So far it has cost Saudi Arabia something like $200 billion to undertake one of the most expensive experiments of all time. The Saudi government has been draining its massive $2 trillion sovereign wealth fund to cover revenues lost from the petroleum price collapse over the past couple of years.
What we’re witnessing is a two-part test. The first question is how much damage have low oil prices caused America’s shale industry. Then the second and far more critical part of the test: As oil prices rise, will the shale industry limp or roar back? If it roars back, high oil prices are history. Odds are now that in 2017 we will witness—along with the oil princes of Arabia—the outcome. However it goes, the economic and geopolitical implications are enormous. And the outcome has more to do with technology than with politics.
Nothing is Bigger Than Oil
But before delving into all that, some underlying realities: This is no small battle. Oil is the world’s biggest traded commodity, bigger than all the minerals and metals combined, bigger than agriculture. And despite decades of hype, hope and subsidies, petroleum fuels 95 percent of the machines used to move all people and all goods for all purposes, trade included. The world today uses more oil than at any other time in history and every forecast—including a recent lamentation about this reality from the International Energy Agency—predicts demand will increase for the usefully foreseeable future. And of deep geopolitical relevance, of the world’s five economic regions that account for 75 percent of global GDP—Europe, China, India, Japan and North America—four of them will see rising dependency on petroleum imports. North America, especially the United States, is the outlier with exactly the reverse trend.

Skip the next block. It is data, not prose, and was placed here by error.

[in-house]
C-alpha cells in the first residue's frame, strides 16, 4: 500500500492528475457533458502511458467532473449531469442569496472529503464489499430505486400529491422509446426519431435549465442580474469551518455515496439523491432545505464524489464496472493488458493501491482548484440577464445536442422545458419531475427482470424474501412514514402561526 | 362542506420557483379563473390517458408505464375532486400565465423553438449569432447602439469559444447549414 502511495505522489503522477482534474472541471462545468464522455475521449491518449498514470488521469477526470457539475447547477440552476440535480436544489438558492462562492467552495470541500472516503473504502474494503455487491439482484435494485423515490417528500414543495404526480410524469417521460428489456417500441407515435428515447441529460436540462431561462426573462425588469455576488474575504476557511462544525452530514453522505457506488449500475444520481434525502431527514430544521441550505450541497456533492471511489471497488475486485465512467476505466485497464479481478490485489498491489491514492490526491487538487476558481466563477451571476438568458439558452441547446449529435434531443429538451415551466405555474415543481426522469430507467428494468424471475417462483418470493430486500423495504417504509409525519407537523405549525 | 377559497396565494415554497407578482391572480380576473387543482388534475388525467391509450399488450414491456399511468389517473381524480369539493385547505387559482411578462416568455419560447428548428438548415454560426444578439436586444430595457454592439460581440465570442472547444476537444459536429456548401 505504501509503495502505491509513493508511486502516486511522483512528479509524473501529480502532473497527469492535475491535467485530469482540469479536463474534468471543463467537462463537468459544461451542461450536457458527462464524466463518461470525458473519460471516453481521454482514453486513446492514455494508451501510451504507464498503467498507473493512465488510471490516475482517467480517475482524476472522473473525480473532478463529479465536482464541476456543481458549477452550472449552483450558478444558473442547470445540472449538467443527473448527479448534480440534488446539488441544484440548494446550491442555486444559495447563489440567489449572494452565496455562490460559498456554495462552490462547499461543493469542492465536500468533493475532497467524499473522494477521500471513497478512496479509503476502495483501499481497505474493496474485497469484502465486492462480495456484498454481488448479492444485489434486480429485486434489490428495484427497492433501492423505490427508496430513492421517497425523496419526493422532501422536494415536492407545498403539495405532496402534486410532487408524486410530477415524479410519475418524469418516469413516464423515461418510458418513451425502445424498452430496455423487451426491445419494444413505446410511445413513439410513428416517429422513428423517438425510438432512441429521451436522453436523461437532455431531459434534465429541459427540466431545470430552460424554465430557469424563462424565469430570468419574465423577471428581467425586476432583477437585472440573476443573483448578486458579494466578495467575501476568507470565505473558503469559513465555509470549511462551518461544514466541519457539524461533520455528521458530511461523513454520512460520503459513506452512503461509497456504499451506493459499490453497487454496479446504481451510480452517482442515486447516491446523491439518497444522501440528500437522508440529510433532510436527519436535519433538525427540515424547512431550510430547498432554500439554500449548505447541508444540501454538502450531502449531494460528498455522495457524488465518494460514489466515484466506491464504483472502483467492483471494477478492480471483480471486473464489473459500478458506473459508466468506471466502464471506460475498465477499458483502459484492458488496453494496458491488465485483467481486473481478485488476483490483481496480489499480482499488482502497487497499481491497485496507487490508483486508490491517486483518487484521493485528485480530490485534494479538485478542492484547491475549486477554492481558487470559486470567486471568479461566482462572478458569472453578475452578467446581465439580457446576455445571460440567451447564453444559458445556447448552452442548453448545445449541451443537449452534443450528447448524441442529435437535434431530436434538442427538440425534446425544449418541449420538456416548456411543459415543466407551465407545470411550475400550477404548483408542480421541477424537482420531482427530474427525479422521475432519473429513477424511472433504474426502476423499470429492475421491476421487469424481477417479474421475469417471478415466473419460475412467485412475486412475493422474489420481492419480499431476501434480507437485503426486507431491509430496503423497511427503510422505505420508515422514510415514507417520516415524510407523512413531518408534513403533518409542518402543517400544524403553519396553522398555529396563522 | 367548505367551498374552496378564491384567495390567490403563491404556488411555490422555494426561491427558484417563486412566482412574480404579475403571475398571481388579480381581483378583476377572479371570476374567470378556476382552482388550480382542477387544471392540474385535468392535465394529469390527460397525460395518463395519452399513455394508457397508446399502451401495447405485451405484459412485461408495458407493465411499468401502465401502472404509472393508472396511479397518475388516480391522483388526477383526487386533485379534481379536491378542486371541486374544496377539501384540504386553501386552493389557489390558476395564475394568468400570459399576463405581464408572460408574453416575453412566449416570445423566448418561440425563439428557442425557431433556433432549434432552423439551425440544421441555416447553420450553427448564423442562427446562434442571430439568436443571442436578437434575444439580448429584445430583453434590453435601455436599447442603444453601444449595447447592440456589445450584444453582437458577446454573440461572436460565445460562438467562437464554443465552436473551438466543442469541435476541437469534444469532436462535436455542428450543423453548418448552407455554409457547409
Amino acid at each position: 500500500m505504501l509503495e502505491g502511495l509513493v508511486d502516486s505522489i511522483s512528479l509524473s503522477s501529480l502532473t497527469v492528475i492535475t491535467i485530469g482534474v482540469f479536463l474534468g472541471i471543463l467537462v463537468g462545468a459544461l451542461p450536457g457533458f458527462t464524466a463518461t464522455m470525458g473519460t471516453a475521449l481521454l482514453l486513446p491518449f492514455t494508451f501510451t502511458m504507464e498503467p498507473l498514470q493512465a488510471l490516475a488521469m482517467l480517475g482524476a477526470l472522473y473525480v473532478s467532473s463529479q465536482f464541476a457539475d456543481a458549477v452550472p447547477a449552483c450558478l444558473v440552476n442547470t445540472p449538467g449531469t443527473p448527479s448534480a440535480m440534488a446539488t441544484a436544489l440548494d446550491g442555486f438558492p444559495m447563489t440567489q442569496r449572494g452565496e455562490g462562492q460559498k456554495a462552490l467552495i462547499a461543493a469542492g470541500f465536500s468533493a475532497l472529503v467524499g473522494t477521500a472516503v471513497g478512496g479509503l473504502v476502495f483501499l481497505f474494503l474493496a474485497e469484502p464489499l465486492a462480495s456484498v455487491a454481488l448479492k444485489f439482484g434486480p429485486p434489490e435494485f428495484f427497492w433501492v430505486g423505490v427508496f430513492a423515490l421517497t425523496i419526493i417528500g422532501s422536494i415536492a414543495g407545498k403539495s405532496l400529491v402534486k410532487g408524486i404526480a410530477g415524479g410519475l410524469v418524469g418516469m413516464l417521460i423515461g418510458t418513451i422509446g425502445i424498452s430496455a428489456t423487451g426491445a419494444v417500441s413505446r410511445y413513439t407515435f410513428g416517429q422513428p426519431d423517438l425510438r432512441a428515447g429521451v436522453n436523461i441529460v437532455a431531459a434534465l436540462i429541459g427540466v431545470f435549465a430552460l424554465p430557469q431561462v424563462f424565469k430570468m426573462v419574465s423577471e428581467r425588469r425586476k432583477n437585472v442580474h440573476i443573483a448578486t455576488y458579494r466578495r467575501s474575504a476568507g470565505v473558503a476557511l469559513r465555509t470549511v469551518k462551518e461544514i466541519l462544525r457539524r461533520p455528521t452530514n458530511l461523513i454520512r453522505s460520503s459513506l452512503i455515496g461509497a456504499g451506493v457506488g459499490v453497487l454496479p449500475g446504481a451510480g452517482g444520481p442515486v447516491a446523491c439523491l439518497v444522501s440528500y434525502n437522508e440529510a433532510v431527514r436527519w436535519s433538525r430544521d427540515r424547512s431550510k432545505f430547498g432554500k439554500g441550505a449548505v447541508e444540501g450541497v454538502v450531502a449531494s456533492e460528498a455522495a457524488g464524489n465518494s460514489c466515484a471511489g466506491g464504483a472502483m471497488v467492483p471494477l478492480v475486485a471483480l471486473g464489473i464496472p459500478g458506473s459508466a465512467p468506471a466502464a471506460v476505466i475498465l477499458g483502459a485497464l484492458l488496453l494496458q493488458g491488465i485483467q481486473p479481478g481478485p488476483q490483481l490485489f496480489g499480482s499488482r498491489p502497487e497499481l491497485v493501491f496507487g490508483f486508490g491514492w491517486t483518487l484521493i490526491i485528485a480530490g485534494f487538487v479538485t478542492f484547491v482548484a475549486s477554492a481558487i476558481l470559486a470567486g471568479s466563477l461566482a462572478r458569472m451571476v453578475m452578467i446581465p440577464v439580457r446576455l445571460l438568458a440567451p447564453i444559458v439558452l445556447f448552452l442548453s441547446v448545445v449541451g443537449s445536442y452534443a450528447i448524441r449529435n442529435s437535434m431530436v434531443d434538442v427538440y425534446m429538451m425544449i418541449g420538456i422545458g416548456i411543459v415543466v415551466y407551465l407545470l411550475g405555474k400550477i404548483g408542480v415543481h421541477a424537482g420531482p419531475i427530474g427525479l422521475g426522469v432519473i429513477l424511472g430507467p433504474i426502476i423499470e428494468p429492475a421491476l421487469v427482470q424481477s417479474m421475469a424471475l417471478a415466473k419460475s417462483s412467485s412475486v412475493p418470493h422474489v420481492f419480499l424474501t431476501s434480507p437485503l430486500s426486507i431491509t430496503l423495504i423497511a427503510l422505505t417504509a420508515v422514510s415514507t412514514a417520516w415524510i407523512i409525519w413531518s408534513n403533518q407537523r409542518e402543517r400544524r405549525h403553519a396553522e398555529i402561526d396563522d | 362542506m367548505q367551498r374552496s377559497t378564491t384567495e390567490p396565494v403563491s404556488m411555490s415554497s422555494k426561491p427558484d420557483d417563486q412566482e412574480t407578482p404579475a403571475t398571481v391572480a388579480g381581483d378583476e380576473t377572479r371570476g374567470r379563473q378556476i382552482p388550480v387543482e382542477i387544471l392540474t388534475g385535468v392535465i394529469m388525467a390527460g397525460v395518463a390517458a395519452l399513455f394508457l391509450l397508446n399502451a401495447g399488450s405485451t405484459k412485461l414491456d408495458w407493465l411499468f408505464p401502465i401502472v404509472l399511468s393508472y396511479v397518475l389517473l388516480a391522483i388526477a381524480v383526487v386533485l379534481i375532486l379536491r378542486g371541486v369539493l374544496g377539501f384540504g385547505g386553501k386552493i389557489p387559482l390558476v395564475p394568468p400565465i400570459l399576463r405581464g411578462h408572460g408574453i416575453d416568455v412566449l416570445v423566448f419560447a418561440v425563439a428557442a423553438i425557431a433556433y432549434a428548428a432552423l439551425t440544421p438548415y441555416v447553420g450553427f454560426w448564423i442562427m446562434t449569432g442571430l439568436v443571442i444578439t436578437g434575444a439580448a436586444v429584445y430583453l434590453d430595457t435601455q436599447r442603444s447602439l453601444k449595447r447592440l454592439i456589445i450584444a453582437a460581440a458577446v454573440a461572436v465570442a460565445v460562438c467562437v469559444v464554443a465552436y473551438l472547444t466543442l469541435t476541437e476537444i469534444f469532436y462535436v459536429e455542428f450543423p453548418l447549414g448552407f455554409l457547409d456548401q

As for the Saudi experiment, it distills to answering a basic question....
Mark P. Mills is a senior fellow at the Manhattan Institute, a faculty fellow at Northwestern University’s McCormick School of Engineering, and author of Expanding America's Petroleum Power: Geopolitics in the Third Oil Era. Follow him on Twitter here.